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Re: Is CVS A Practical Means to Manage XML Versions InA Produc

  • From: "Johannes.Lichtenberger" <Johannes.Lichtenberger@uni-konstanz.de>
  • To: David Lee <dlee@calldei.com>
  • Date: Sat, 17 Sep 2011 16:51:53 +0200

Re:  Is CVS A Practical Means to Manage XML Versions InA Produc
On 09/17/2011 03:02 PM, David Lee wrote:
> What it *doesn't* do is 'intelligent' diffs and versioning.    A classic
> case is someone may simply load a xml file into and editor and save it,
> without changing any 'xml stuff' but whitespace may change and cause the
> file to be versioned and presumed 'different'.   Does that matter ? It
> depends on your needs.

Yes, it all depends. I think the OP might not be interested in
tree-aware or XML-aware diffs and integrated query mechanisms. That is
also ACID properties which are usually guaranteed through transactions
in database systems -- or CAP in NoSQL systems. But yeah, I'm more
interested in the database/storage part and maybe a bit biased ;-)

> For our needs it doesn't matter at all.  We just needed document management
> at a document level and as long as the files are not corrupted and we can
> assign unique versions and label and pull them, it works great.     Now if
> you want to question say 'what XML element changed and by what'  then a text
> based version control won't answer that, but you can use other (non version
> control) XML diff tools, pull the 2 versions and diff them.   Also if you
> want the system to  not create a new version unless the document has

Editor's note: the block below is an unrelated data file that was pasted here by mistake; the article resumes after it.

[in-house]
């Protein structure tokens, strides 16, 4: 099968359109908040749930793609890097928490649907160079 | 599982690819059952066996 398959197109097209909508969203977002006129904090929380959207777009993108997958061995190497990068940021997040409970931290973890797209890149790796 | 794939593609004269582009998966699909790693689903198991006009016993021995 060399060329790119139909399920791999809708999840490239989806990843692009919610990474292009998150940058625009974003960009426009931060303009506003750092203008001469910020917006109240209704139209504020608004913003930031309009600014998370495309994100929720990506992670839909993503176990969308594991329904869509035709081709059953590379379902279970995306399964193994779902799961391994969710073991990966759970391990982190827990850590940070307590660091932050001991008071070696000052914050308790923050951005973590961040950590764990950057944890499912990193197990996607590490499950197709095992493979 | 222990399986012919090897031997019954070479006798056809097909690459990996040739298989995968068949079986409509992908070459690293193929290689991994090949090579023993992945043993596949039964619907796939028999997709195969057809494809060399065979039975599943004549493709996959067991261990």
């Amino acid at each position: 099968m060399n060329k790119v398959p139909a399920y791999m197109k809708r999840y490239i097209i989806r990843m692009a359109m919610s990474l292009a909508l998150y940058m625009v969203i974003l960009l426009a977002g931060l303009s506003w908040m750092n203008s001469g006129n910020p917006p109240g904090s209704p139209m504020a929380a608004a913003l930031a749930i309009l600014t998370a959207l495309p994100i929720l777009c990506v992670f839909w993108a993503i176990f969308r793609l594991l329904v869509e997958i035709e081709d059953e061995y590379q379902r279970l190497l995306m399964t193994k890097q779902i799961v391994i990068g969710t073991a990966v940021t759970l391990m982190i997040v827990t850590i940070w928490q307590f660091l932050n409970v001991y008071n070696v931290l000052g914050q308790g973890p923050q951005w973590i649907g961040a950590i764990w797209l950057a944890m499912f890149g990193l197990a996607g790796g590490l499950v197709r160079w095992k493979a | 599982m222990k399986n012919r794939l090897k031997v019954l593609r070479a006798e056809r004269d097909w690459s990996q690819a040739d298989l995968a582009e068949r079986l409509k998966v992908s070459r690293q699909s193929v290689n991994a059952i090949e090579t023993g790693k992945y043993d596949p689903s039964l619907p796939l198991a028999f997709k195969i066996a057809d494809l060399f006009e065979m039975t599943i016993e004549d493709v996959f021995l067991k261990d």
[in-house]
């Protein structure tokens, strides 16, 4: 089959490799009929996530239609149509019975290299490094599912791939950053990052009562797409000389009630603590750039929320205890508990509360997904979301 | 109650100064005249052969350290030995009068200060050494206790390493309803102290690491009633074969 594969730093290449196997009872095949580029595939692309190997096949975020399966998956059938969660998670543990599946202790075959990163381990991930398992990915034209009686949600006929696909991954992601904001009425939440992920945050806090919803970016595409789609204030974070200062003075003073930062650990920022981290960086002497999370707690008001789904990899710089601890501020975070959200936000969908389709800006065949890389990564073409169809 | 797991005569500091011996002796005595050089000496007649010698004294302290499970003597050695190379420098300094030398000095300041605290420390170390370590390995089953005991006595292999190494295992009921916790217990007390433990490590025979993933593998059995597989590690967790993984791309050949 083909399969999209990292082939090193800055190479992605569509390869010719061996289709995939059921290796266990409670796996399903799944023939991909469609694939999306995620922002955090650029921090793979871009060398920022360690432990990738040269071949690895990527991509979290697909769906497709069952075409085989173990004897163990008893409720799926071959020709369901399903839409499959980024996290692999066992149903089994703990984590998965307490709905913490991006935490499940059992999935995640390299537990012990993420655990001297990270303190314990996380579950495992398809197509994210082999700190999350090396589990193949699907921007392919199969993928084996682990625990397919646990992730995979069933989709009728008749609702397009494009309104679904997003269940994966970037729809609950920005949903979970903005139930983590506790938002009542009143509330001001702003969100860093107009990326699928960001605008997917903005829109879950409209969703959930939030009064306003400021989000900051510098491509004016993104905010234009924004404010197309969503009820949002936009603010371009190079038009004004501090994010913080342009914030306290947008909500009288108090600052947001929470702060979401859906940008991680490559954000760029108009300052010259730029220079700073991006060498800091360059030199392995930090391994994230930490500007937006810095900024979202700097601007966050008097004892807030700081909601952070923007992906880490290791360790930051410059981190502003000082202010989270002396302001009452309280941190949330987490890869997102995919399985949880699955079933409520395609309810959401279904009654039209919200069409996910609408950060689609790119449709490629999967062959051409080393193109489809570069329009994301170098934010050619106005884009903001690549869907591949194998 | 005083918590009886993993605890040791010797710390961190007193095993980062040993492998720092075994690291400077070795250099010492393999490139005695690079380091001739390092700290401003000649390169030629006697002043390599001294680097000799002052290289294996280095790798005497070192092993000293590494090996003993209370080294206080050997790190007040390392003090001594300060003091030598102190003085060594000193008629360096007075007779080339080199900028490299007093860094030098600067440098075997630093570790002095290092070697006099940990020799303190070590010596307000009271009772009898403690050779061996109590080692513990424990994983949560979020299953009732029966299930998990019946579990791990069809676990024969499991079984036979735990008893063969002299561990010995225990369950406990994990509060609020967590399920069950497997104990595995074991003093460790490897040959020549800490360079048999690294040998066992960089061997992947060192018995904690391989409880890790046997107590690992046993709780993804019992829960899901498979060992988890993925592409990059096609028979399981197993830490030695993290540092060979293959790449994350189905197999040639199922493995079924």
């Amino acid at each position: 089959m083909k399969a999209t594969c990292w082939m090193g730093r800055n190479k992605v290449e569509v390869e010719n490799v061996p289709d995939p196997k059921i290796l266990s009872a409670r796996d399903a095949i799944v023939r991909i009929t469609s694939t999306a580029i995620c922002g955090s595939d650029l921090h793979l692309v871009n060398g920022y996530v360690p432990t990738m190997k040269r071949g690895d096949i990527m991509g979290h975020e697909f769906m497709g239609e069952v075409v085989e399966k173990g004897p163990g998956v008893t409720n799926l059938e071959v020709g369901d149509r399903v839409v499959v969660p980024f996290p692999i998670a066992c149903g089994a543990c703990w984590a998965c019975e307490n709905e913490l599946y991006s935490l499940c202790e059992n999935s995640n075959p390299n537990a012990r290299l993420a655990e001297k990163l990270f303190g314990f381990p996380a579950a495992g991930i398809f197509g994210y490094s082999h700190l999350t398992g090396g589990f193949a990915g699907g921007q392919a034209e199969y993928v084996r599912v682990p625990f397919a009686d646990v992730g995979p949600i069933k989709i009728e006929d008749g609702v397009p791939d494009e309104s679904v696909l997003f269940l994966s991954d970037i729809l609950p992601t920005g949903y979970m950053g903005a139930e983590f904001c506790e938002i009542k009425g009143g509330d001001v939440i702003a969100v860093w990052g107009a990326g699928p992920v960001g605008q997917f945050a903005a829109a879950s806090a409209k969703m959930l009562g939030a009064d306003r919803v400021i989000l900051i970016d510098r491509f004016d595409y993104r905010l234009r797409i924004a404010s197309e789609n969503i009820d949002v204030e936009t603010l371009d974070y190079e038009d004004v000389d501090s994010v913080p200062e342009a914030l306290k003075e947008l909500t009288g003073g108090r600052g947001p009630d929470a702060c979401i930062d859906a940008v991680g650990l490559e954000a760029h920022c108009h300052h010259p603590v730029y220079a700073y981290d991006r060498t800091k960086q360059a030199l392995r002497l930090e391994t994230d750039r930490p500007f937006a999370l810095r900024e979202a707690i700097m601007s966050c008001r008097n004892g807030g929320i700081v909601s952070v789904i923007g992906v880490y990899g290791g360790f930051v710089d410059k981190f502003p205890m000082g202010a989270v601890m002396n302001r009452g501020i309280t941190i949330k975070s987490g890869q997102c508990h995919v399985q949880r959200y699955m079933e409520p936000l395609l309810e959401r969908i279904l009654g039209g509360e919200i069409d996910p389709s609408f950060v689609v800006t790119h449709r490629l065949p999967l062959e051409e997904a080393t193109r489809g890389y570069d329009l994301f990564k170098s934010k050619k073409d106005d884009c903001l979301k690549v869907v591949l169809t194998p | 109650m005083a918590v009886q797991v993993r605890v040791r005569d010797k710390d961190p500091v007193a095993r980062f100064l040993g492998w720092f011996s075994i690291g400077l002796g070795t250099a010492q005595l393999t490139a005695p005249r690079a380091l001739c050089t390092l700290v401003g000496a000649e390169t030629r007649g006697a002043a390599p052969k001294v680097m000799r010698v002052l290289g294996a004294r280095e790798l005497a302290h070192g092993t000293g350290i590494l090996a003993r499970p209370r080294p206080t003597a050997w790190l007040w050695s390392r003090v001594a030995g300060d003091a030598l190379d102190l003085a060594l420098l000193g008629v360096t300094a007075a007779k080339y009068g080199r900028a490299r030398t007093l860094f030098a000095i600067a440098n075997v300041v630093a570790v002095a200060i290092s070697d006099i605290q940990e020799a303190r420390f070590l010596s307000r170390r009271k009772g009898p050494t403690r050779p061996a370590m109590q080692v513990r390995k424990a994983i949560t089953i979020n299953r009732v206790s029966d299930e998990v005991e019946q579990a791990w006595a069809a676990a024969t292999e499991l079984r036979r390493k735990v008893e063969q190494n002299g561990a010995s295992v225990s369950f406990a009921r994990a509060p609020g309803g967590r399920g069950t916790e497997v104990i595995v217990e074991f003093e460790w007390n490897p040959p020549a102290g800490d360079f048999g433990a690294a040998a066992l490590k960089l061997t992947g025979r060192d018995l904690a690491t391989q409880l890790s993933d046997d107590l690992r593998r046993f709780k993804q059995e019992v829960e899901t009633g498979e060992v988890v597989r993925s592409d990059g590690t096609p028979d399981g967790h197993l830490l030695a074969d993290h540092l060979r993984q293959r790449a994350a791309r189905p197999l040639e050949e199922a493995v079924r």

> semantically changed it won't do that.

Hm, you also have to remember that such diff tools really compute diffs
and can't be used for change detection (for instance they may try to
generate minimal edit scripts, but an optimal tree-to-tree correction
algorithm is known to have a CPU runtime complexity of O(n^3) and it may
still not be what a user really has changed, that is most of the tools
use some kind of heuristics to speed up the diff-computation but may in
certain cases fail horribly, for example data-oriented XML is almost
always a problem). If you want to determine the changes a user really
has done you must have unique node IDs, whereas XML documents usually
don't have unique IDs.

ID-based algorithms are usually also much quicker.

Furthermore even XML diff tools aren't sufficient if the user wants to
have an overview about the changes, but all of that may not be what the
OP wants anyway ;-)

But as a side note -- with time aware XPath or even XQuery-extensions a
versioned XML-DBS can be used to analyse time-dependent data, which
might be significant in many areas. What do others think?

best regards,
Johannes


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